Most of the time when we are talking about proper disposal of Household Hazardous Materials, we are talking about cleaners, paint, paint products, driveway sealer, automotive fluids and the like. But, there are other waste materials that need special handling to avoid environmental and health hazards. Unwanted pharmaceuticals and sharps require special care when it is time to dispose of them.
Whatever goes down the drain ends up back in our water system. That’s why pharmaceuticals should never be flushed down the toilet or poured down the drain. If you live in a town, your water is treated at the wastewater treatment facility and sent back out into a river or stream. If you have a septic system, your water will eventually filter into the groundwater (this is also where you are getting drinking water from your well). Although medications can be life-saving for us, they can be life-threatening to aquatic life. Plus, extended, low-level exposures can be damaging to human health.
Fortunately, with the help of local law enforcement, there are now four, safe, on-going disposal options available across the community. Currently, unwanted medicine drop boxes are available at the Hendricks County Sheriff’s Department (available 24/7 in the lobby of the Hendricks County Jail), the Avon Police Department and the Plainfield Police Department (available during normal business hours) and near the Women’s Center at IU West Hospital in Avon. Unwanted medication can be dropped for free. Personal information can be marked out, but users are asked to leave medicines in the original containers so that the name of the drug is visible.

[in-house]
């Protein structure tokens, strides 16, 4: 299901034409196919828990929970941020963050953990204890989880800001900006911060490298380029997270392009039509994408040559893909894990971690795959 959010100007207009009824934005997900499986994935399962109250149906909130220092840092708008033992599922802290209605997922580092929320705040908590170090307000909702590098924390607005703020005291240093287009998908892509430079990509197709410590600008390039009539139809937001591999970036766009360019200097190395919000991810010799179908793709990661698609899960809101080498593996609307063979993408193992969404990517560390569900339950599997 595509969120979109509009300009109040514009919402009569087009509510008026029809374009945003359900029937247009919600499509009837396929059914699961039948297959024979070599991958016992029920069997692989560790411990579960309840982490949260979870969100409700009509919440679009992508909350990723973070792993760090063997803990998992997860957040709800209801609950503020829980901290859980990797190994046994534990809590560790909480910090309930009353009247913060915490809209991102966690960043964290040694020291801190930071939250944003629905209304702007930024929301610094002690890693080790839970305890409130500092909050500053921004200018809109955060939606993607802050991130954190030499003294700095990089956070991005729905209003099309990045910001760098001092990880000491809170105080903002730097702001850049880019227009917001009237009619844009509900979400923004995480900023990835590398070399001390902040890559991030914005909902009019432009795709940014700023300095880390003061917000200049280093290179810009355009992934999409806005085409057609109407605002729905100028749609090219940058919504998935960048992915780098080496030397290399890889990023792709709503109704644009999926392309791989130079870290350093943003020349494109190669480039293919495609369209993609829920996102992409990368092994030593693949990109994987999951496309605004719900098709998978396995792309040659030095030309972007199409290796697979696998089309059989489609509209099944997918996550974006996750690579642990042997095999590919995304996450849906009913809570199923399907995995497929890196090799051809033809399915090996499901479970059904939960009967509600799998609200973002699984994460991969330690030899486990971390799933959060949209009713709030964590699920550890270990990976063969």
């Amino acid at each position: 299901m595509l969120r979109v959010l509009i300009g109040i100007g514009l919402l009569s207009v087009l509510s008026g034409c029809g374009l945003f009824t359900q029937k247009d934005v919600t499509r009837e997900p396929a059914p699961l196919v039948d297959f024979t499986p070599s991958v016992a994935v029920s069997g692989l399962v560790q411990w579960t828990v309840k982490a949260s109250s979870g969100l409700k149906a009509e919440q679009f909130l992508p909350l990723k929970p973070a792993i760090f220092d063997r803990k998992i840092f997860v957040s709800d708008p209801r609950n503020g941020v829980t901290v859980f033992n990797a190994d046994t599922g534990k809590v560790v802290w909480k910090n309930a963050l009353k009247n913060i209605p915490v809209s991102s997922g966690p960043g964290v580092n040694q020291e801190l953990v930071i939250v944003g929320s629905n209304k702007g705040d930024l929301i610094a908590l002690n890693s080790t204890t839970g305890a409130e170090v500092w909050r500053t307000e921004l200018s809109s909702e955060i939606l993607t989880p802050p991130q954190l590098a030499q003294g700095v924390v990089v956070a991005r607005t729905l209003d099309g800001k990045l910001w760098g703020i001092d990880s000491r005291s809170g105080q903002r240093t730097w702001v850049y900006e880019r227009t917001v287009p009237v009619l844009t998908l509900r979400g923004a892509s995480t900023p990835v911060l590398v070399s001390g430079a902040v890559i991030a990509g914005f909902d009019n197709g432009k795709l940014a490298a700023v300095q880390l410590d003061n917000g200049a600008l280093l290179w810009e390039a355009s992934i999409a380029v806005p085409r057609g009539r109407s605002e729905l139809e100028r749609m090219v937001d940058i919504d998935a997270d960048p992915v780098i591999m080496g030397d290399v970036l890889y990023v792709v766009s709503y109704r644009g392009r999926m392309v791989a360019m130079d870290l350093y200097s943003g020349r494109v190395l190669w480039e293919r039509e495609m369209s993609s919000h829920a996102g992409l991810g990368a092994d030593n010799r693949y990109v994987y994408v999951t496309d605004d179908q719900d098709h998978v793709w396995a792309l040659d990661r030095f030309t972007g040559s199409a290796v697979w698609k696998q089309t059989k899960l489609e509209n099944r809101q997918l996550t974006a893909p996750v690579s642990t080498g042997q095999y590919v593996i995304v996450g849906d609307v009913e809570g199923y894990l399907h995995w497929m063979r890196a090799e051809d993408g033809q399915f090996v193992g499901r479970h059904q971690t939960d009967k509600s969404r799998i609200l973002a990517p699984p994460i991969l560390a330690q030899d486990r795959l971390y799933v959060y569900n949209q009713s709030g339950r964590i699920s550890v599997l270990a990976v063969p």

Medical sharps such as syringes, lancets and needles also pose environmental and health hazards if not disposed of properly. Solid waste workers–the waste haulers and recycling center works–that handle the trash and recycling once homeowners set it at the curb for removal are at the most risk when sharps end up in the trash. Just like unwanted medicines, sharps should never be flushed down a toilet or rinsed down a drain as doing so will create a dangerous situation for workers at the waste water treatment plant.
Thanks to a new a partnership between the District and the Hendricks County Health Department called the Safe Sharps Disposal Program, residents can now obtain free sharps containers that once full, can be exchanged for a new, empty container. The sharps collected through the program will be managed and destroyed in a safe manner through a medical waste contractor. Questions about the Safe Sharps Disposal Program should be directed to the Hendricks County Health Department at 745-9222.
Medical sharps and unwanted pharmaceuticals are also accepted from Hendricks County households at the District’s five Tox-Away Days. Please note that medical sharps must be in a rigid, covered container to be accepted at a Tox-Away Day event. Approved containers include FDA-cleared sharps containers, hard plastic laundry detergent bottles or cat litter containers. No coffee containers, water or soda bottles or plastic bags.